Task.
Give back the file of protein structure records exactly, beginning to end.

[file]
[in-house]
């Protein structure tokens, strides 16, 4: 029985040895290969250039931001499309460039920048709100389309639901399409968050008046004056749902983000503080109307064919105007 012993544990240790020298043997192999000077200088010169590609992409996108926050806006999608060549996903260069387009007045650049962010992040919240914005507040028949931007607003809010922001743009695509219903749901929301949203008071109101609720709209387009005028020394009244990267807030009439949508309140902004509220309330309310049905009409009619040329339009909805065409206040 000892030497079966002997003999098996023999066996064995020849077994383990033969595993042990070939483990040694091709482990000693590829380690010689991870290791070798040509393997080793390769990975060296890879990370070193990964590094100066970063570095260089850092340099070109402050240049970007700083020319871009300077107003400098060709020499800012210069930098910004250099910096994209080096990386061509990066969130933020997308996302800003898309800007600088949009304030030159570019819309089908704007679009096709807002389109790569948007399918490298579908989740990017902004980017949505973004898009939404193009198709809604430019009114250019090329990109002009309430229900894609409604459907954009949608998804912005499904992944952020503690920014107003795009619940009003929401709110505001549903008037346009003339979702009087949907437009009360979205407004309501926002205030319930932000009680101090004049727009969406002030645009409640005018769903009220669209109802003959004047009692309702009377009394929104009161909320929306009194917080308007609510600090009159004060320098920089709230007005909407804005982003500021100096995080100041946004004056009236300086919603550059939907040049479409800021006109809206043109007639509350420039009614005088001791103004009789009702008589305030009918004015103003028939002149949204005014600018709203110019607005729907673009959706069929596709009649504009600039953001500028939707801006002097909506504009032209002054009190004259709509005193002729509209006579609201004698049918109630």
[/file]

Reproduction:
[in-house]
């Protein structure tokens, strides 16, 4: 029985040895290969250039931001499309460039920048709100389309639901399409968050008046004056749902983000503080109307064919105007 012993544990240790020298043997192999000077200088010169590609992409996108926050806006999608060549996903260069387009007045650049962010992040919240914005507040028949931007607003809010922001743009695509219903749901929301949203008071109101609720709209387009005028020394009244990267807030009439949508309140902004509220309330309310049905009409009619040329339009909805065409206040 000892030497079966002997003999098996023999066996064995020849077994383990033969595993042990070939483990040694091709482990000693590829380690010689991870290791070798040509393997080793390769990975060296890879990370070193990964590094100066970063570095260089850092340099070109402050240049970007700083020319871009300077107003400098060709020499800012210069930098910004250099910096994209080096990386061509990066969130933020997308996302800003898309800007600088949009304030030159570019819309089908704007679009096709807002389109790569948007399918490298579908989740990017902004980017949505973004898009939404193009198709809604430019009114250019090329990109002009309430229900894609409604459907954009949608998804912005499904992944952020503690920014107003795009619940009003929401709110505001549903008037346009003339979702009087949907437009009360979205407004309501926002205030319930932000009680101090004049727009969406002030645009409640005018769903009220669209109802003959004047009692309702009377009394929104009161909320929306009194917080308007609510600090009159004060320098920089709230007005909407804005982003500021100096995080100041946004004056009236300086919603550059939907040049479409800021006109809206043109007639509350420039009614005088001791103004009789009702008589305030009918004015103003028939002149949204005014600018709203110019607005729907673009959706069929596709009649504009600039953001500028939707801006002097909506504009032209002054009190004259709509005193002729509209006579609201004698049918109630």